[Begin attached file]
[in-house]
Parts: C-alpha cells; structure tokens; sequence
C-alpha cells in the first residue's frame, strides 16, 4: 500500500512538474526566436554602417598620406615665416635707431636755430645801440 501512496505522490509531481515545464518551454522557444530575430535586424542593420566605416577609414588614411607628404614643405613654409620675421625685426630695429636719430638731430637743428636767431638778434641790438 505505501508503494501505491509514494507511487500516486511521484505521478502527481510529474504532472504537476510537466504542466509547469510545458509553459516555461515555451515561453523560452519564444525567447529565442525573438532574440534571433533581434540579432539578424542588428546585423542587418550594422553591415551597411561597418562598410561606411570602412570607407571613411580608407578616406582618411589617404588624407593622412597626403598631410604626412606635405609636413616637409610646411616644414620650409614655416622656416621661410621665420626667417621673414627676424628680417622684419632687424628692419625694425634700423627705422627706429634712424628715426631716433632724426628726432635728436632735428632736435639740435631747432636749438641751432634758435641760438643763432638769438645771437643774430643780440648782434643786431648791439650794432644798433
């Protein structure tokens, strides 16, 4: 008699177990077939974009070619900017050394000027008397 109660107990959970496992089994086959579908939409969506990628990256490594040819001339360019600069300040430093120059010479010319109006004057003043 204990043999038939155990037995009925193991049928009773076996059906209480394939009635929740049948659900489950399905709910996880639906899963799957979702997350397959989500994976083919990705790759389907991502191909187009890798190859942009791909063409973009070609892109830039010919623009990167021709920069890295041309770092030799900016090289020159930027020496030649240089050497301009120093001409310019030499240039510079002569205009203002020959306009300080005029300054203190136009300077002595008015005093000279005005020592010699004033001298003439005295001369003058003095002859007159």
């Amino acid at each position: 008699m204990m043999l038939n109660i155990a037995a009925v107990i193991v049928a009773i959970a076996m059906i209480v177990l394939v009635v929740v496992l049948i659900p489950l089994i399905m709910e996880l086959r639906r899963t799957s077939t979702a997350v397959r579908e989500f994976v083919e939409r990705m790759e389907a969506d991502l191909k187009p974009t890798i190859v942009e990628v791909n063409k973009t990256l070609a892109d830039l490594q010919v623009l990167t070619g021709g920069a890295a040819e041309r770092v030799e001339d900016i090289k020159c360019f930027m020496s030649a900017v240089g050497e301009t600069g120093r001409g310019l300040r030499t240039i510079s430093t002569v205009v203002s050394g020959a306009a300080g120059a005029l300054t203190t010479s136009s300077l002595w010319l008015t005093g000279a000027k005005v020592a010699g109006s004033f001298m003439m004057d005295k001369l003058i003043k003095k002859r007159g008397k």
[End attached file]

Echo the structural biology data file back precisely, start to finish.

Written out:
[in-house]
Parts: C-alpha cells; structure tokens; sequence
C-alpha cells in the first residue's frame, strides 16, 4: 500500500512538474526566436554602417598620406615665416635707431636755430645801440 501512496505522490509531481515545464518551454522557444530575430535586424542593420566605416577609414588614411607628404614643405613654409620675421625685426630695429636719430638731430637743428636767431638778434641790438 505505501508503494501505491509514494507511487500516486511521484505521478502527481510529474504532472504537476510537466504542466509547469510545458509553459516555461515555451515561453523560452519564444525567447529565442525573438532574440534571433533581434540579432539578424542588428546585423542587418550594422553591415551597411561597418562598410561606411570602412570607407571613411580608407578616406582618411589617404588624407593622412597626403598631410604626412606635405609636413616637409610646411616644414620650409614655416622656416621661410621665420626667417621673414627676424628680417622684419632687424628692419625694425634700423627705422627706429634712424628715426631716433632724426628726432635728436632735428632736435639740435631747432636749438641751432634758435641760438643763432638769438645771437643774430643780440648782434643786431648791439650794432644798433
């Protein structure tokens, strides 16, 4: 008699177990077939974009070619900017050394000027008397 109660107990959970496992089994086959579908939409969506990628990256490594040819001339360019600069300040430093120059010479010319109006004057003043 204990043999038939155990037995009925193991049928009773076996059906209480394939009635929740049948659900489950399905709910996880639906899963799957979702997350397959989500994976083919990705790759389907991502191909187009890798190859942009791909063409973009070609892109830039010919623009990167021709920069890295041309770092030799900016090289020159930027020496030649240089050497301009120093001409310019030499240039510079002569205009203002020959306009300080005029300054203190136009300077002595008015005093000279005005020592010699004033001298003439005295001369003058003095002859007159």
């Amino acid at each position: 008699m204990m043999l038939n109660i155990a037995a009925v107990i193991v049928a009773i959970a076996m059906i209480v177990l394939v009635v929740v496992l049948i659900p489950l089994i399905m709910e996880l086959r639906r899963t799957s077939t979702a997350v397959r579908e989500f994976v083919e939409r990705m790759e389907a969506d991502l191909k187009p974009t890798i190859v942009e990628v791909n063409k973009t990256l070609a892109d830039l490594q010919v623009l990167t070619g021709g920069a890295a040819e041309r770092v030799e001339d900016i090289k020159c360019f930027m020496s030649a900017v240089g050497e301009t600069g120093r001409g310019l300040r030499t240039i510079s430093t002569v205009v203002s050394g020959a306009a300080g120059a005029l300054t203190t010479s136009s300077l002595w010319l008015t005093g000279a000027k005005v020592a010699g109006s004033f001298m003439m004057d005295k001369l003058i003043k003095k002859r007159g008397k």